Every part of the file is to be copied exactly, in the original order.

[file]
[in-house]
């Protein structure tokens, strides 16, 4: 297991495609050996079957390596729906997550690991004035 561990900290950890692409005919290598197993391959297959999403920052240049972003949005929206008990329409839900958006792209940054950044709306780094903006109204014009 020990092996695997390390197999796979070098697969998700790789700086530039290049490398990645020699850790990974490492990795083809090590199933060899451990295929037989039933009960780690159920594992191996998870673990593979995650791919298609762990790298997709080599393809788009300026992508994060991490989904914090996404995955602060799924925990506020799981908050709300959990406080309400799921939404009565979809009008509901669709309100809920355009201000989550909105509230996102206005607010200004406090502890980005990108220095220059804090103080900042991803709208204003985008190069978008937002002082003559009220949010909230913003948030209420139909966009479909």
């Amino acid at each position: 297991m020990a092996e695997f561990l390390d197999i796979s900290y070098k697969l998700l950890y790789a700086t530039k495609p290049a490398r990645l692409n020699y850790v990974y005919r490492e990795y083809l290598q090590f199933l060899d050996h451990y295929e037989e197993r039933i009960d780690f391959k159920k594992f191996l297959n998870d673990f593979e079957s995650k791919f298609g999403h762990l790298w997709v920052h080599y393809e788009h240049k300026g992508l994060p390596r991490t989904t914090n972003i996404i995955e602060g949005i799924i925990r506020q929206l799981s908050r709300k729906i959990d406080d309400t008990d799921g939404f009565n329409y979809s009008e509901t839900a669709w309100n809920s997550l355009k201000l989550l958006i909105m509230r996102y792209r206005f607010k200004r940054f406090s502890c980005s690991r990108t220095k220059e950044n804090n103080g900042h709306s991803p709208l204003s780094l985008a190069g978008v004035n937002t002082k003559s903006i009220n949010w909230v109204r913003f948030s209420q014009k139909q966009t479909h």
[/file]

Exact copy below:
[in-house]
């Protein structure tokens, strides 16, 4: 297991495609050996079957390596729906997550690991004035 561990900290950890692409005919290598197993391959297959999403920052240049972003949005929206008990329409839900958006792209940054950044709306780094903006109204014009 020990092996695997390390197999796979070098697969998700790789700086530039290049490398990645020699850790990974490492990795083809090590199933060899451990295929037989039933009960780690159920594992191996998870673990593979995650791919298609762990790298997709080599393809788009300026992508994060991490989904914090996404995955602060799924925990506020799981908050709300959990406080309400799921939404009565979809009008509901669709309100809920355009201000989550909105509230996102206005607010200004406090502890980005990108220095220059804090103080900042991803709208204003985008190069978008937002002082003559009220949010909230913003948030209420139909966009479909």
């Amino acid at each position: 297991m020990a092996e695997f561990l390390d197999i796979s900290y070098k697969l998700l950890y790789a700086t530039k495609p290049a490398r990645l692409n020699y850790v990974y005919r490492e990795y083809l290598q090590f199933l060899d050996h451990y295929e037989e197993r039933i009960d780690f391959k159920k594992f191996l297959n998870d673990f593979e079957s995650k791919f298609g999403h762990l790298w997709v920052h080599y393809e788009h240049k300026g992508l994060p390596r991490t989904t914090n972003i996404i995955e602060g949005i799924i925990r506020q929206l799981s908050r709300k729906i959990d406080d309400t008990d799921g939404f009565n329409y979809s009008e509901t839900a669709w309100n809920s997550l355009k201000l989550l958006i909105m509230r996102y792209r206005f607010k200004r940054f406090s502890c980005s690991r990108t220095k220059e950044n804090n103080g900042h709306s991803p709208l204003s780094l985008a190069g978008v004035n937002t002082k003559s903006i009220n949010w909230v109204r913003f948030s209420q014009k139909q966009t479909h």